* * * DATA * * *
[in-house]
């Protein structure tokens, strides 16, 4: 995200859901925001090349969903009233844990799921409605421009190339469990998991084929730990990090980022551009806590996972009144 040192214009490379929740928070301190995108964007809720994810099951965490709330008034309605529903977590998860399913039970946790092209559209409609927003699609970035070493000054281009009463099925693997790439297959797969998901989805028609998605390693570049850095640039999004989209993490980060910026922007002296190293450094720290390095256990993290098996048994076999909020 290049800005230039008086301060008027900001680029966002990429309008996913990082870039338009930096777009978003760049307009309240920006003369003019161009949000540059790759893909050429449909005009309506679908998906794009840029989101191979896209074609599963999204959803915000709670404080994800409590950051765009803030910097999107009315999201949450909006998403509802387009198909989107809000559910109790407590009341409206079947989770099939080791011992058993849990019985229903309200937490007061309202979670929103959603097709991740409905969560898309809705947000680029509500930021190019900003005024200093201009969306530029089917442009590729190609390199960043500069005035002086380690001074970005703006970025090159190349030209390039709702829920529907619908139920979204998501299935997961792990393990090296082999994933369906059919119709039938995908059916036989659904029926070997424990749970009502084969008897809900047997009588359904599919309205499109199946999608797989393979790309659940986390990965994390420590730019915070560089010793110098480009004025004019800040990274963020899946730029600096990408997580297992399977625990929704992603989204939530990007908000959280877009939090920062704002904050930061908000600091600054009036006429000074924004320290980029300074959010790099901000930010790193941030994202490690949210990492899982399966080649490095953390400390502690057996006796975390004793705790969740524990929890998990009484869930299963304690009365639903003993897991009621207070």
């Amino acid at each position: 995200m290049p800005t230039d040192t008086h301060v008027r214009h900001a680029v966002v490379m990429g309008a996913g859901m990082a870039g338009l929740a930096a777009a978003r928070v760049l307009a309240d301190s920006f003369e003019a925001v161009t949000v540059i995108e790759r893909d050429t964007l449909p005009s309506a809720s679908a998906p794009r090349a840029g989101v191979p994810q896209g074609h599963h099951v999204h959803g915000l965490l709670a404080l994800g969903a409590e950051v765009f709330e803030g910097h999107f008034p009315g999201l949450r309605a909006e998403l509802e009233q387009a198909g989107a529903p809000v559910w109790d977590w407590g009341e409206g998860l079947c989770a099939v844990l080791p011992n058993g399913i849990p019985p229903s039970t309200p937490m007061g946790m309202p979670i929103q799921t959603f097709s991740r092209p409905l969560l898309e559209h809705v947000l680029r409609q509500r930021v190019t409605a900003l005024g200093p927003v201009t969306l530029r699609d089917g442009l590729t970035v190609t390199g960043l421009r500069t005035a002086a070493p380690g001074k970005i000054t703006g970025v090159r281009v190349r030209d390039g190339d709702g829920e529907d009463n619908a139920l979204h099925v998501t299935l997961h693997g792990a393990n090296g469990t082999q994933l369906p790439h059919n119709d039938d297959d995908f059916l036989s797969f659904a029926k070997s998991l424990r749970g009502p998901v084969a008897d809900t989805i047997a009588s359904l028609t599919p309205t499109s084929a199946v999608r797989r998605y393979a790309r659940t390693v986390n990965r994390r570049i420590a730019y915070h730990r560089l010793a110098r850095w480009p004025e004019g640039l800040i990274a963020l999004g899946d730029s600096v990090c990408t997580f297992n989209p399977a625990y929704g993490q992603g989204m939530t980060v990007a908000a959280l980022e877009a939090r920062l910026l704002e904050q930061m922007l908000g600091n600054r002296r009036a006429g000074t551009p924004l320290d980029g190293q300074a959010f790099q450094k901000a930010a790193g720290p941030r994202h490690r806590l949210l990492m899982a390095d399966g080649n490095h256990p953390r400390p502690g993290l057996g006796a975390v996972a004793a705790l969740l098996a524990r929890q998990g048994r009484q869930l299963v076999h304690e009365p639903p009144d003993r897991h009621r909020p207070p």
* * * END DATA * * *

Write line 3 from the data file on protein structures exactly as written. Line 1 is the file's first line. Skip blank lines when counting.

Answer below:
């Amino acid at each position: 995200m290049p800005t230039d040192t008086h301060v008027r214009h900001a680029v966002v490379m990429g309008a996913g859901m990082a870039g338009l929740a930096a777009a978003r928070v760049l307009a309240d301190s920006f003369e003019a925001v161009t949000v540059i995108e790759r893909d050429t964007l449909p005009s309506a809720s679908a998906p794009r090349a840029g989101v191979p994810q896209g074609h599963h099951v999204h959803g915000l965490l709670a404080l994800g969903a409590e950051v765009f709330e803030g910097h999107f008034p009315g999201l949450r309605a909006e998403l509802e009233q387009a198909g989107a529903p809000v559910w109790d977590w407590g009341e409206g998860l079947c989770a099939v844990l080791p011992n058993g399913i849990p019985p229903s039970t309200p937490m007061g946790m309202p979670i929103q799921t959603f097709s991740r092209p409905l969560l898309e559209h809705v947000l680029r409609q509500r930021v190019t409605a900003l005024g200093p927003v201009t969306l530029r699609d089917g442009l590729t970035v190609t390199g960043l421009r500069t005035a002086a070493p380690g001074k970005i000054t703006g970025v090159r281009v190349r030209d390039g190339d709702g829920e529907d009463n619908a139920l979204h099925v998501t299935l997961h693997g792990a393990n090296g469990t082999q994933l369906p790439h059919n119709d039938d297959d995908f059916l036989s797969f659904a029926k070997s998991l424990r749970g009502p998901v084969a008897d809900t989805i047997a009588s359904l028609t599919p309205t499109s084929a199946v999608r797989r998605y393979a790309r659940t390693v986390n990965r994390r570049i420590a730019y915070h730990r560089l010793a110098r850095w480009p004025e004019g640039l800040i990274a963020l999004g899946d730029s600096v990090c990408t997580f297992n989209p399977a625990y929704g993490q992603g989204m939530t980060v990007a908000a959280l980022e877009a939090r920062l910026l704002e904050q930061m922007l908000g600091n600054r002296r009036a006429g000074t551009p924004l320290d980029g190293q300074a959010f790099q450094k901000a930010a790193g720290p941030r994202h490690r806590l949210l990492m899982a390095d399966g080649n490095h256990p953390r400390p502690g993290l057996g006796a975390v996972a004793a705790l969740l098996a524990r929890q998990g048994r009484q869930l299963v076999h304690e009365p639903p009144d003993r897991h009621r909020p207070p």